Areas of rezoning
Significant areas of up-zoning are proposed, in particular along the northern side of Frankton Road, some areas of Frankton, and Wanaka. Many of these areas are proposed to be up-zoned from Lower Density Suburban Residential (LDR) to Medium Density Residential (MDR). When taking into account the associated height and density increases in these zones (set out below), in some places this could see a change in the order of 5m additional height. There are likely to be tensions evident between seeking to achieve greater housing intensification and protecting peoples’ quality life in their neighbourhoods. For places like Arrowtown MDR, the change in intensification may be felt more acutely, where the change could result in additional heights that will allow for a very different character compared to that valued by the community. Some zones, including Jacks Point and Hanley Downs, have not been included for intensification. This is despite those zones accounting for 46% of approved development across the District for the 2022 fourth quarter (according to Council’s assessments), and being reviewed in the first stages of the PDP review which was under a previous (and less directive) version of the NPSUD.
Height and density increases
Significant density increases will occur across a number of existing zones. These are proposed concurrently with policy changes which acknowledge that neighbouring amenity will also change. In other words, there will likely be less ability for neighbours to get involved in planning matters which affect matters such as sunlight access, dominance, and residential outlook. Across the urban zones, height increases will be in the order of 1m (for LDR), up to 5m (for MDR, including in Arrowtown), and up to 9.5m (in the Queenstown High Density Residential Zone (HDR)). There are a number of additional location-specific regimes that continue to apply. Significant changes will affect the Queenstown and Wanaka Town Centres and Business Mixed Use Zones. For example, height limits in the Queenstown CBD are generally increasing. The current regime provides for significant variation in heights across different ‘precincts’ or blocks of land. In a number of places this also includes viewshafts for urban design variation. That is being replaced by a simpler regime, which sees large parts of the CBD currently sitting about 12-14m in height, proposed to go up to a height of 24m, including areas close to the lake shore allowing for buildings up to 20m.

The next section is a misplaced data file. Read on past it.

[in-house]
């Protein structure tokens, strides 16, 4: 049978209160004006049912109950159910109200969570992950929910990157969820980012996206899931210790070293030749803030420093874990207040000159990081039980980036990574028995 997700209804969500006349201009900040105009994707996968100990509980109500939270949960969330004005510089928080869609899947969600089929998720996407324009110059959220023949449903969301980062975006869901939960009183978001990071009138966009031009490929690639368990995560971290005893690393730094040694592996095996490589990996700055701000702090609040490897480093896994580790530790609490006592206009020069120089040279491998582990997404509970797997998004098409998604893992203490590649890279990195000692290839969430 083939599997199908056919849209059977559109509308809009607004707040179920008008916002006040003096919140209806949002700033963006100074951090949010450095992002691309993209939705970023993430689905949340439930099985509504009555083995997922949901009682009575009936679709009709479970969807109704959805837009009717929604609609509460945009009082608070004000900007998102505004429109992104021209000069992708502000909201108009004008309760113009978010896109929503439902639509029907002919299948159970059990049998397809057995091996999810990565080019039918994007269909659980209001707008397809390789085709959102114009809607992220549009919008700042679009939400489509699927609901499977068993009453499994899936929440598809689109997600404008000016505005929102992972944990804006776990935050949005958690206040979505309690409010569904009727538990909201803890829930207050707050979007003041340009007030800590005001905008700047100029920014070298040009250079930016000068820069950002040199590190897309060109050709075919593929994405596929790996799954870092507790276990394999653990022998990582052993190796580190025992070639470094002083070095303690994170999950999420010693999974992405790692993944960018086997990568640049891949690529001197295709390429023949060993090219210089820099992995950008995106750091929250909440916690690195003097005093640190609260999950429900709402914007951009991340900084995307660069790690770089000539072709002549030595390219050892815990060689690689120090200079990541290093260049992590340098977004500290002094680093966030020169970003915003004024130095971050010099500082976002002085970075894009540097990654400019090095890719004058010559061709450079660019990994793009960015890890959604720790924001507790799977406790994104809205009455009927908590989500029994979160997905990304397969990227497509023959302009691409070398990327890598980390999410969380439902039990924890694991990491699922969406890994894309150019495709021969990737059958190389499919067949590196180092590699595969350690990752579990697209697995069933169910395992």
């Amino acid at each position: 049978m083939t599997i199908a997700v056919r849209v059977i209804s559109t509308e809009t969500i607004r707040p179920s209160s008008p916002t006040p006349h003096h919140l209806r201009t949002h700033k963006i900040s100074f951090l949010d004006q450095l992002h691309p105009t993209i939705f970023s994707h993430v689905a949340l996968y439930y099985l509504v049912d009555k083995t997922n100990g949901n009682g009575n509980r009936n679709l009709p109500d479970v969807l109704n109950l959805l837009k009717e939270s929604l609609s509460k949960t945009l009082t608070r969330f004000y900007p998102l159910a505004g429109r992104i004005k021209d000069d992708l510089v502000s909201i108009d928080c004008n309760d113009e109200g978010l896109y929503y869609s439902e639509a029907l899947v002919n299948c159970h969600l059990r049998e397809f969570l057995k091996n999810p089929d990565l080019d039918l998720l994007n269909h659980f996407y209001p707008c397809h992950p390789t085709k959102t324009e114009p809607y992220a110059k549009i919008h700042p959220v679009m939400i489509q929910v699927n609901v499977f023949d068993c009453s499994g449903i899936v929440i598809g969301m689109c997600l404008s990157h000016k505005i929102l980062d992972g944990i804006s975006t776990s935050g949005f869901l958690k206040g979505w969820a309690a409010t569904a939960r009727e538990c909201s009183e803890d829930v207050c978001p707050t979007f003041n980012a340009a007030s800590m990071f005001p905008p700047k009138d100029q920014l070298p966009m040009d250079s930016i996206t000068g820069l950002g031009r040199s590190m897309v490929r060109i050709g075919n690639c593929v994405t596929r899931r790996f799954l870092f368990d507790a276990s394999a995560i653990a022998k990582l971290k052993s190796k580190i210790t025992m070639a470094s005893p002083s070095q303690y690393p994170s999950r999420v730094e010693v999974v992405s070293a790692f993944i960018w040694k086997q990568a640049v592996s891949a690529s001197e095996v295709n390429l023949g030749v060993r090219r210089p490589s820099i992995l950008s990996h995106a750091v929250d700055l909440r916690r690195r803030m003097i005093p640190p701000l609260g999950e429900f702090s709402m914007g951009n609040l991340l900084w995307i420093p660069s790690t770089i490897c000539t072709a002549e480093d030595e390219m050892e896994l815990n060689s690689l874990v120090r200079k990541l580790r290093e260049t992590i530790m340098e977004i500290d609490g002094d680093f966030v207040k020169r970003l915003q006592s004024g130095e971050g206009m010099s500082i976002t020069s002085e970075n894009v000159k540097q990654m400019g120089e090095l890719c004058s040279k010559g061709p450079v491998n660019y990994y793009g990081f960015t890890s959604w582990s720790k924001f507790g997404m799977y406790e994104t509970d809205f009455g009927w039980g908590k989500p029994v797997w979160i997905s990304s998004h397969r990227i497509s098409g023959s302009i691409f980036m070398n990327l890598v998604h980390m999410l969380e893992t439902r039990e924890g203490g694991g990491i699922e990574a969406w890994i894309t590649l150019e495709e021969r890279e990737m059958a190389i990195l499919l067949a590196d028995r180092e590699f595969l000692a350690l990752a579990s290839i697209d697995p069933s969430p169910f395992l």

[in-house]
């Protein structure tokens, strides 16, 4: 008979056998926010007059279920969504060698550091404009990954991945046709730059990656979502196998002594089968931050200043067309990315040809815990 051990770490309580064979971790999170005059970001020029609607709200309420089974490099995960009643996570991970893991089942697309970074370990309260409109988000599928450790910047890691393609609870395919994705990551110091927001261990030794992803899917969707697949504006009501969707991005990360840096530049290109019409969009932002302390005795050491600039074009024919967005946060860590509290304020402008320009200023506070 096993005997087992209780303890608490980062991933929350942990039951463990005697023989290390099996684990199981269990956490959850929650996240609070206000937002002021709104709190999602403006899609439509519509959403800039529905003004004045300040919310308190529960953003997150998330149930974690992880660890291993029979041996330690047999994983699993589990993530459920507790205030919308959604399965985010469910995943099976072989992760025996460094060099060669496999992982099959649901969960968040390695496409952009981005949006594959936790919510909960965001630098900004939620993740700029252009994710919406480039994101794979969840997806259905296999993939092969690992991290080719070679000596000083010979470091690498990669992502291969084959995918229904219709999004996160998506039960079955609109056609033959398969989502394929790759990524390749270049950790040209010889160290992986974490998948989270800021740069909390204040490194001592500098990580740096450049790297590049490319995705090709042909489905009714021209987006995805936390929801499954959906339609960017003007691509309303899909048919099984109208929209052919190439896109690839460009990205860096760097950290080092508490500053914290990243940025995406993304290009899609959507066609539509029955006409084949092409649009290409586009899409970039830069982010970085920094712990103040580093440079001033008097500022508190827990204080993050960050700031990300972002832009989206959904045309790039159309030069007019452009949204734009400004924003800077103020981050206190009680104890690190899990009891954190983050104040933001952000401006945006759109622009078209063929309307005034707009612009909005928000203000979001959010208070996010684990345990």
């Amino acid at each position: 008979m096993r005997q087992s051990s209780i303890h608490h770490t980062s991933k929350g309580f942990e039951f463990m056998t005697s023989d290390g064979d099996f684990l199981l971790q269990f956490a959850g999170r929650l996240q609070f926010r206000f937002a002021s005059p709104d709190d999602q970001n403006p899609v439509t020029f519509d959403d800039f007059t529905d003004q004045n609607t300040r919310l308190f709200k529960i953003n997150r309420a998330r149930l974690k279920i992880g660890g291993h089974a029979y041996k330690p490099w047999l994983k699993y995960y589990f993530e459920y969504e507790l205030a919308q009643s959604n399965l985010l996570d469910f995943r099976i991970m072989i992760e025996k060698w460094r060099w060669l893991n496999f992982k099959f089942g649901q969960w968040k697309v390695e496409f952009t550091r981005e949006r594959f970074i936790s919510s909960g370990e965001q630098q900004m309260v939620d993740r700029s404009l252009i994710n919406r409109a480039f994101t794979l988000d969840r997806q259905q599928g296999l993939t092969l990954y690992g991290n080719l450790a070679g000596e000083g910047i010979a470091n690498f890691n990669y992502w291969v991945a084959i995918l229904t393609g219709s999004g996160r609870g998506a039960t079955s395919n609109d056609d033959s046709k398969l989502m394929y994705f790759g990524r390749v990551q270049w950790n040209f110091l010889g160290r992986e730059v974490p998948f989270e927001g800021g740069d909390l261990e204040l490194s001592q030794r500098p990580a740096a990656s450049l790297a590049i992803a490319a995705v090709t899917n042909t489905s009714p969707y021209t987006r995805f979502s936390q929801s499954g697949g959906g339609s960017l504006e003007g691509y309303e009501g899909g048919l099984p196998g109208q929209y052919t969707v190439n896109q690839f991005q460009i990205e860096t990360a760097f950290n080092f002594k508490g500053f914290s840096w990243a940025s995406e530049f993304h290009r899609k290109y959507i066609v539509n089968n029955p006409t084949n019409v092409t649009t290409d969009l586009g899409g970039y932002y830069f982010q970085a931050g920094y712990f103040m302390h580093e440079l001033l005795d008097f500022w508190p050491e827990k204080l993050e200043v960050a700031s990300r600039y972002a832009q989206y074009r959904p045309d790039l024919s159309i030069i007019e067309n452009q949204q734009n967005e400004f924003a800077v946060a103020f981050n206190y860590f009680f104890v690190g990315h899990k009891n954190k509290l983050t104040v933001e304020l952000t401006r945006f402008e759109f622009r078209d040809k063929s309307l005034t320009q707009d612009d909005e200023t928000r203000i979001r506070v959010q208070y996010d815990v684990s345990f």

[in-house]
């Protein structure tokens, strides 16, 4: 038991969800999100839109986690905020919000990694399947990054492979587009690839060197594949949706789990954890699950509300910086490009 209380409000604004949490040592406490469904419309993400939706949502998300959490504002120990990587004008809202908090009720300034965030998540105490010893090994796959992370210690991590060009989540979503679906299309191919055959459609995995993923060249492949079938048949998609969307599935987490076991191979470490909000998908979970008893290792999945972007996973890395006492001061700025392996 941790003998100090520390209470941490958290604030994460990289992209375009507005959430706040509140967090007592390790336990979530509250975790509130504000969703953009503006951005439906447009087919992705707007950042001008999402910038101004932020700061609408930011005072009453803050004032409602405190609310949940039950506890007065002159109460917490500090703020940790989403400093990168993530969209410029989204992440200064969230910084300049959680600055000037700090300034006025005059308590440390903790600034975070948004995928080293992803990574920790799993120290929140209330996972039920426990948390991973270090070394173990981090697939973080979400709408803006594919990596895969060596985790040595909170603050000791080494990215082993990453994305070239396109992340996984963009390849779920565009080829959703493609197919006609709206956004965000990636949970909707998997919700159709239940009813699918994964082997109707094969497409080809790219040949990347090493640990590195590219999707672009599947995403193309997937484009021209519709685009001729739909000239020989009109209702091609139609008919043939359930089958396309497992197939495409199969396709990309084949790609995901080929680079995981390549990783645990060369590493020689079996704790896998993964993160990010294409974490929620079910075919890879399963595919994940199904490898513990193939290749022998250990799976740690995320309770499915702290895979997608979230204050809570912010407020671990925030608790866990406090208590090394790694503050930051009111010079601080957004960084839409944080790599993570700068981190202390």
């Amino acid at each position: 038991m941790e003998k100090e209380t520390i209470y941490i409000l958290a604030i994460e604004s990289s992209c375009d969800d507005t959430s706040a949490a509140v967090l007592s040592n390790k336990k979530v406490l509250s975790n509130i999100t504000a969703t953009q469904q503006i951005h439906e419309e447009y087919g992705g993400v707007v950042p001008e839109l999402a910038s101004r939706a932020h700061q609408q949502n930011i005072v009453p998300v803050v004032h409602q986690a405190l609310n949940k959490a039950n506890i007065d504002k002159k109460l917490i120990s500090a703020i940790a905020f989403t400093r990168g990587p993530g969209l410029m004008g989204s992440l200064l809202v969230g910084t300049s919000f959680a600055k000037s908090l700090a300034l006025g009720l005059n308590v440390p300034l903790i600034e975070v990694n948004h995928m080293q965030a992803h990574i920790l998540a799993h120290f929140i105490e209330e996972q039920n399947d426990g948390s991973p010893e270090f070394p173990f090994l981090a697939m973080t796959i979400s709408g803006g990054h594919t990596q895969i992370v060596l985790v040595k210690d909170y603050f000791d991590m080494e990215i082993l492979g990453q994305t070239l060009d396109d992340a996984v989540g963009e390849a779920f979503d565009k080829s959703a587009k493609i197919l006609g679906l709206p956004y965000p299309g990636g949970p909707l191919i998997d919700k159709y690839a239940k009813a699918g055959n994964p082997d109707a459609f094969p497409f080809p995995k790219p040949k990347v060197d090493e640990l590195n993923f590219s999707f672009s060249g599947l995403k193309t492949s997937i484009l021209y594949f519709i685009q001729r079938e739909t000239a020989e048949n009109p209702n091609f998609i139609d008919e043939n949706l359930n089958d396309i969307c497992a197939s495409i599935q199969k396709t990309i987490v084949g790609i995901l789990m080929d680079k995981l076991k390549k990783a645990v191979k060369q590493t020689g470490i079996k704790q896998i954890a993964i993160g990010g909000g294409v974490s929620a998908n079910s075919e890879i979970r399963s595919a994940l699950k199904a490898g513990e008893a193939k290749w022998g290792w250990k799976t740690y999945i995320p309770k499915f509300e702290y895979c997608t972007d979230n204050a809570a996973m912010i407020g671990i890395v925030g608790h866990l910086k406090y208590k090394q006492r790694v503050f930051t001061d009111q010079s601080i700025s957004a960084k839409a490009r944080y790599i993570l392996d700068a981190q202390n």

Impact on infrastructure
Council’s assessment acknowledges the additional influence of density on matters such as stormwater control. However, instead of prescribing any changes to permeable areas and building coverage standards, Council is electing to address cumulative effects from intensification on stormwater runoff through design and consenting assessment. Council’s planning assessment also notes that ‘parts of the existing roading network and transport system in the Wakatipu [have] not been able to keep up with growth in businesses, residents and visitors, which has led to traffic delays at peak times’. However, in practice, the Variation will not require specific infrastructure triggers (such as roading upgrades or minimum public transport requirements) to be in place before further intensification is provided for. Similarly, unlike Council’s separate variation for Te Putahi Ladies Mile, this Variation does not prescribe ‘minimum densities’ which must be achieved to create transport modal shifts.
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PDF version: here.